Annual BBQ kicks off new academic year

Thanks to the efforts of WMU-AAUP staff, countless behind-the-scenes workers, and perfect weather, our annual member barbecue was a huge success. As we dive into another school year, one that promises both predictable and surprising challenges, it was gratifying to spend an evening catching up with old colleagues and meeting new ones. We faculty don’t have nearly enough opportunities to connect across campus and be reminded that the strength of the WMU-AAUP is in the determination and tenacity of its members.

As you’re looking for additional ways to connect with nearby and far-flung WMU faculty colleagues, here are a couple of possibilities for this semester:

  • Drop in discussion over coffee at Montague House this coming Tues., Sept. 10 at 9:30
  • New faculty luncheon for department reps (association council members) and new AAUP colleagues on Sept. 20 in Bernhard 157 at 1:30
    Fourth Friday happy hour for AAUP members on Sept. 27, 5:00 at Arcadia Brewing

Also consider following us on Facebook and Twitter where we make near daily posts, and keep an eye out for email updates. We are stronger together!

New Grievance Officer Appointed

Dr. Steve Durbin, Professor in the Department of Electrical and Computer Engineering, has been appointed as the WMU-AAUP’s new grievance officer and will be presented for formal approval at the Association Council meeting in September. The position of grievance officer is critical as it involves directly assisting faculty who believe they have been treated inappropriately by administration. Steve brings energy and experience to the position and we are grateful for his willingness to serve. 

About Dr. Durbin: Steve Durbin received the BS, MS, and PhD degrees in Electrical Engineering from Purdue University. Prior to joining Western Michigan University in 2013, he taught at the Florida State University and Florida A&M University (joint engineering college), the University of Canterbury (New Zealand), and the University at Buffalo (SUNY). He is a senior member of the IEEE, and a member of the American Physical Society, the Materials Research Society, and the Royal Society of New Zealand. His interests include novel semiconductors, oxide and nitride compounds, molecular beam epitaxy, pulsed laser deposition, and Schottky contact based devices. In addition to being a co-author of over 100 technical publications, he is also co-author of Engineering Circuit Analysis, an undergraduate textbook now in its 9th edition.

In wake of WMU-AAUP grievance, WMU reverses course on prescription drug changes

Earlier this summer, the WMU-AAUP learned that, as of July 1, 2019 WMU had mandated that some prescription drugs accessed through Sindecuse were to be limited to 30-day quantities. The explanation was that Sindecuse Pharmacy had been losing money as a result of Blue Cross’s practice of under-reimbursing pharmacies for the ongoing, month-to-month prescriptions that many of us rely upon.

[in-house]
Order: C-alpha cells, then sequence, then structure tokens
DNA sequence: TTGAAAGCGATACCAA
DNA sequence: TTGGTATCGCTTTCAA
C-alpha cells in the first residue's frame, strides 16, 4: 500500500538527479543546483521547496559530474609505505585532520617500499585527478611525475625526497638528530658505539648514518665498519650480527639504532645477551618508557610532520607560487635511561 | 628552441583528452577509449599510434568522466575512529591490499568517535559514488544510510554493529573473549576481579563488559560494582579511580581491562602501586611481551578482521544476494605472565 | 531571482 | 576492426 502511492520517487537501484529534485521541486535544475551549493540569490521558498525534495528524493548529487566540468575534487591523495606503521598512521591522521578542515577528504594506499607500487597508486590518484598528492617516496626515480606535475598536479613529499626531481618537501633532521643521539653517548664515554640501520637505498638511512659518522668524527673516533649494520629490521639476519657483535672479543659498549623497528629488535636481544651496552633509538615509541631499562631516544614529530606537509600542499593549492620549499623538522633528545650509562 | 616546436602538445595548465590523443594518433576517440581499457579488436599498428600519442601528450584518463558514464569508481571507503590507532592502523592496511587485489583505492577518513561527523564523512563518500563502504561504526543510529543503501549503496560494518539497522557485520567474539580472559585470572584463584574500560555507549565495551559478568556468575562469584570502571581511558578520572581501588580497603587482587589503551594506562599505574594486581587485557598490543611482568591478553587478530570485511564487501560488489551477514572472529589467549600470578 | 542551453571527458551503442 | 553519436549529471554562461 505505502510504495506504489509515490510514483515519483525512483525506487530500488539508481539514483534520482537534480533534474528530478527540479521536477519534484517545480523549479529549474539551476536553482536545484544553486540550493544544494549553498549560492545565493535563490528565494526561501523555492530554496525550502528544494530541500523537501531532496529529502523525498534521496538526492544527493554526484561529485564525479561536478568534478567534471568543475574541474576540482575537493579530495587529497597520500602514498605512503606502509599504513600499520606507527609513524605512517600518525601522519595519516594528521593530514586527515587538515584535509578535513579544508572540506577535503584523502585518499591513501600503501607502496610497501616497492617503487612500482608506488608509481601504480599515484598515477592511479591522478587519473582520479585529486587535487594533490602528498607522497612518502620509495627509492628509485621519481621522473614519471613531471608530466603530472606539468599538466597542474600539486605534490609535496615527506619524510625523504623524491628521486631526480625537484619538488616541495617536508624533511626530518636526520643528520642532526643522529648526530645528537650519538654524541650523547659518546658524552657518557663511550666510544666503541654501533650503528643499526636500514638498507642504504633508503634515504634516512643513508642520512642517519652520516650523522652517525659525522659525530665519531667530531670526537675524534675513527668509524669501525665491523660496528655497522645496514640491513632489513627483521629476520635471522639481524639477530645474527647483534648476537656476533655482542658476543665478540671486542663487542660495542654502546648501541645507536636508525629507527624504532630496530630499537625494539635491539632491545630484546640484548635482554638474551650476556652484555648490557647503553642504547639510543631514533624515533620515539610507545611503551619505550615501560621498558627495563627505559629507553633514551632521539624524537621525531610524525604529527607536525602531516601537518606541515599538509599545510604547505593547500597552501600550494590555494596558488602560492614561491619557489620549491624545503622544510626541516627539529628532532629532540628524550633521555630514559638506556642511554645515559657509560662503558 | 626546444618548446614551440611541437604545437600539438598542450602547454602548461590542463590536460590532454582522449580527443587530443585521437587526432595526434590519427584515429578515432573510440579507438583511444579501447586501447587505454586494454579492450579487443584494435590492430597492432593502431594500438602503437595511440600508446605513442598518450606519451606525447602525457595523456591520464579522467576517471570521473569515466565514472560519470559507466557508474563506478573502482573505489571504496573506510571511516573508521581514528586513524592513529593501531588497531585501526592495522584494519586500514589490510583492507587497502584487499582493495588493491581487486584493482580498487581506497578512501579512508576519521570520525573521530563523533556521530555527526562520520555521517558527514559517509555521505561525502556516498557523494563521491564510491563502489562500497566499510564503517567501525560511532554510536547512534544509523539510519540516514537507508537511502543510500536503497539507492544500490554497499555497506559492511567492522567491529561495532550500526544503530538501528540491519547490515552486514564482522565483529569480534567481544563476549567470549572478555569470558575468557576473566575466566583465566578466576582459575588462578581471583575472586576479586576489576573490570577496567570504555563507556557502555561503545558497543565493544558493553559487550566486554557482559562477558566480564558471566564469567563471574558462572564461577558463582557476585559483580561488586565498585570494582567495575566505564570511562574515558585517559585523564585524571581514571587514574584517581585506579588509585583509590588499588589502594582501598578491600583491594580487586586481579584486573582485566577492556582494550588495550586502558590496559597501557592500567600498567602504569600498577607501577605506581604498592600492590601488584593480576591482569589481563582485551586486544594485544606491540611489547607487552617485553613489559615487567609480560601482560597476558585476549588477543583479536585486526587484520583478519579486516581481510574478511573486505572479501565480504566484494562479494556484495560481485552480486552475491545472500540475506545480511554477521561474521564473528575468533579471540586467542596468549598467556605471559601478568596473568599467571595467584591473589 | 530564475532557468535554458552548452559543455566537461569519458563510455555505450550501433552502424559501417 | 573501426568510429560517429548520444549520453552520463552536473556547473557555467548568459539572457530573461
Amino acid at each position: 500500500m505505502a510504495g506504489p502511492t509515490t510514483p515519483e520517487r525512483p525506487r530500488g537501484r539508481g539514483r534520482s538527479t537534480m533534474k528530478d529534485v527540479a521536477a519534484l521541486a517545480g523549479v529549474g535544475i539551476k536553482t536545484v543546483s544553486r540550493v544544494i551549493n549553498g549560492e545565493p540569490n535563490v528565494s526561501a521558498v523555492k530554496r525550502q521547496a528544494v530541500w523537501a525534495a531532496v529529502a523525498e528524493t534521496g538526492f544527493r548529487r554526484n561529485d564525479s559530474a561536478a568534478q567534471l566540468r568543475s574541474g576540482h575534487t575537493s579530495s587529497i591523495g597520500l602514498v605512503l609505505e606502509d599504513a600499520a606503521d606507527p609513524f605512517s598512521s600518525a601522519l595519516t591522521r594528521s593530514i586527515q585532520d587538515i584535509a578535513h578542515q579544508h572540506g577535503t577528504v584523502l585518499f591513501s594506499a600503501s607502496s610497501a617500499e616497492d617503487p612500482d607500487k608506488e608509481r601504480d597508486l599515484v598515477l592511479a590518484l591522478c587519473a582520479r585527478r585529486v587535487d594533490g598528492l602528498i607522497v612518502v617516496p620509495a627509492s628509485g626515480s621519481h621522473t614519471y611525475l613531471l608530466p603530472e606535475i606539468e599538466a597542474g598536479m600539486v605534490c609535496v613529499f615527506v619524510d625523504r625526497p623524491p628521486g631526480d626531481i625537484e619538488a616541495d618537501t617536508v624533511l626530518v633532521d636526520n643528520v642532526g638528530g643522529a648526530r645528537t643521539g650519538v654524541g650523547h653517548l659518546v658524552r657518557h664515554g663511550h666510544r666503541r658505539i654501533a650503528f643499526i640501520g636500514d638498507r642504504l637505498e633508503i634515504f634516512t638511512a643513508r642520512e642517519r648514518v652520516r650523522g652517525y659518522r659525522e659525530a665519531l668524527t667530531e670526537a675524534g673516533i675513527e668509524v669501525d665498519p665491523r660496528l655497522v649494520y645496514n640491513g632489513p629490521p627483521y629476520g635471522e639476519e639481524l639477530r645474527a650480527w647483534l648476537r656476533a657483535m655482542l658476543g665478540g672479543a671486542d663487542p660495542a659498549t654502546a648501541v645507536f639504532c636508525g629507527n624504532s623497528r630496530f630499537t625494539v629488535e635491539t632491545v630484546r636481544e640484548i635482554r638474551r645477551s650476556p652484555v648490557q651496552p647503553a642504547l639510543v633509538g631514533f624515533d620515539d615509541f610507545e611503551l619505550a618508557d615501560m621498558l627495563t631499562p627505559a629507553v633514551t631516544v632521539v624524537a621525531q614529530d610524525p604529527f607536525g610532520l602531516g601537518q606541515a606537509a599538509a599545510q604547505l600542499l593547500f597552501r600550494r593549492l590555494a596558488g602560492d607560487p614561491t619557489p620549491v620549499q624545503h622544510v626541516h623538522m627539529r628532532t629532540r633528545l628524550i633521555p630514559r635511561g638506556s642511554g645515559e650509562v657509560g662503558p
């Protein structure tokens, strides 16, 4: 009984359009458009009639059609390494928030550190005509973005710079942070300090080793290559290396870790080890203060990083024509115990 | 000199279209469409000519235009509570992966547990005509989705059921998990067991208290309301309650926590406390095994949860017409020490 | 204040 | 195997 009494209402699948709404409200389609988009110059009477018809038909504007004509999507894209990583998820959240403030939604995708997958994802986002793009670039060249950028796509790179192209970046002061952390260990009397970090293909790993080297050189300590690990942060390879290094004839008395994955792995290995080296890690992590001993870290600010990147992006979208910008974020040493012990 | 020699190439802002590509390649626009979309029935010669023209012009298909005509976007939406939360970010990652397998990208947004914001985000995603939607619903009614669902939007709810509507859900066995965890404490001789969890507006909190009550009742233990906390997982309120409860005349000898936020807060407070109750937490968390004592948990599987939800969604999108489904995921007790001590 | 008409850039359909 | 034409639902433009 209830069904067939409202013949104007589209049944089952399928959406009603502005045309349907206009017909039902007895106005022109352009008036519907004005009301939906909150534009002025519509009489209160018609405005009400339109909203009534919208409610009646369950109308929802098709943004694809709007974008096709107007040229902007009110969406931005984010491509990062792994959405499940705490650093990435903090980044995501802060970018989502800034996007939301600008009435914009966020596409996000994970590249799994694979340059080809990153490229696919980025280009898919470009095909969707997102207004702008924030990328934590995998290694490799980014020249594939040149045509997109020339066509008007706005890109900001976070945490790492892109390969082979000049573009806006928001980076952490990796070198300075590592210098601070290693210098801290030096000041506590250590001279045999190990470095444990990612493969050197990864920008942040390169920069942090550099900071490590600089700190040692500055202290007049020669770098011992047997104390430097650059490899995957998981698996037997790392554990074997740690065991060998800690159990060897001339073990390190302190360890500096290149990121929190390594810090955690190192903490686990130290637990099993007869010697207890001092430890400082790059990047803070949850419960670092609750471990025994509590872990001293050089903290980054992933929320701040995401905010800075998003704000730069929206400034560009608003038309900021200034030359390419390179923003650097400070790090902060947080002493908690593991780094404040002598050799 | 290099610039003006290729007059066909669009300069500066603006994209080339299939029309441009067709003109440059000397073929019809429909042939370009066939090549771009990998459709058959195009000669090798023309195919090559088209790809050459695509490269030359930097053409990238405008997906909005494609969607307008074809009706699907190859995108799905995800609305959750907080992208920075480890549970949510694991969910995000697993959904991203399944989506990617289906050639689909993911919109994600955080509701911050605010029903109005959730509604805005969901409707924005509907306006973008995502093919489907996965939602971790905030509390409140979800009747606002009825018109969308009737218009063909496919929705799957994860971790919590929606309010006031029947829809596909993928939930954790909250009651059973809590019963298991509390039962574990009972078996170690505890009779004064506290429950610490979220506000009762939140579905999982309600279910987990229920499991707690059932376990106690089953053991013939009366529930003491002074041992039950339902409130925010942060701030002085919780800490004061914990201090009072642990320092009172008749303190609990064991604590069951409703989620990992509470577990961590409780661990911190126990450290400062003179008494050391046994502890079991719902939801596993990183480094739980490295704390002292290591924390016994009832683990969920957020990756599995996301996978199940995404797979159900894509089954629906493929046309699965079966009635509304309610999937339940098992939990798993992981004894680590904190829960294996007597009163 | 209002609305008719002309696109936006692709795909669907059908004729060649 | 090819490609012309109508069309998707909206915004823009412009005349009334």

Even the incomplete list of impacted medications underscored the disturbing breadth of impact this would have: for example, asthma medications (Advair, Pulmicort, Combivent), depression (Viibryd, Latuda), blood thinners (Eliquis, Entresto, Xarelto), and several ophthalmic and GI/Bladder prescriptions.

The problem, as you may know, was that WMU’s proposed actions were in violation of Article 33.5.1 of the WMU-AAUP Agreement which states that: Prescription drugs will be available at the Sindecuse Health Center pharmacy with specified co-pay levels (e.g., $10, $20, etc.). It further states that “A ninety (90) day supply of maintainable drugs will be available for a 2.25x copay…”

In short, the Sindecuse prescription benefit is one for which the WMU-AAUP successfully negotiated – it is built into our contract – and cannot simply be unilaterally voided or reduced by WMU Administration. Consequently, we filed a grievance against WMU, after which WMU issued the statement below by email to the WMU community. We are proud of the hard work of Chapter leaders and staff on this critical healthcare issue, and grateful for the collaboration of vocal faculty colleagues. Solidarity and shared governance work!

Dear Colleagues,

Effective Tuesday, July 23, Sindecuse Pharmacy resumed providing all 90-day supplies of maintenance drugs. Those clients eligible for 90 days and supplied 30 days during the period of July 1 through July 22 will be contacted by Sindecuse and offered 60 days of additional medications at the difference of the 30- and 90-day-supply co-pays. If you are not contacted but feel that this impacted you, please reach out to Sindecuse for a further review of your account.

Sincerely,

Diane K. Anderson, Ph.D.

Vice President for Student Affairs

How committed is our campus to shared governance? An AAUP questionnaire lets you do a quick assessment.

Based on your experience, how well is WMU doing at enacting the principles of shared governance? See any areas of improvement or cause for concern? Feel free to share your thoughts with the WMU-AAUP at staff@wmuaaup.net or give us a call.

Climate for Governance

Do the trustees, the administration, and the faculty model collegiality, respect, tolerance and civility towards other members of the campus community and each other?

Are negotiations and communications among university constituents open and carried out in good faith and in an atmosphere of trust?

Institutional Communication

Does consultation by the administration with faculty leadership allow time and a mechanism for leadership to consult with their constituents before offering recommendations?

Does the faculty as a whole, in addition to faculty representatives, have timely access to information necessary for faculty members to give input into governance processes?

The Board’s Role

Do members of the governing board have appropriate individual qualifications with regard to education and experience?

Is the board inappropriately involved in the day‐to‐ day operations of the institution?

Do board members inform themselves on governance issues by keeping up with the literature and participating in training opportunities and meetings of the Association of Governing Boards or the AAUP?

Does the board respect and support the facultyʹs traditional role in institutional governance?

The complete document is here.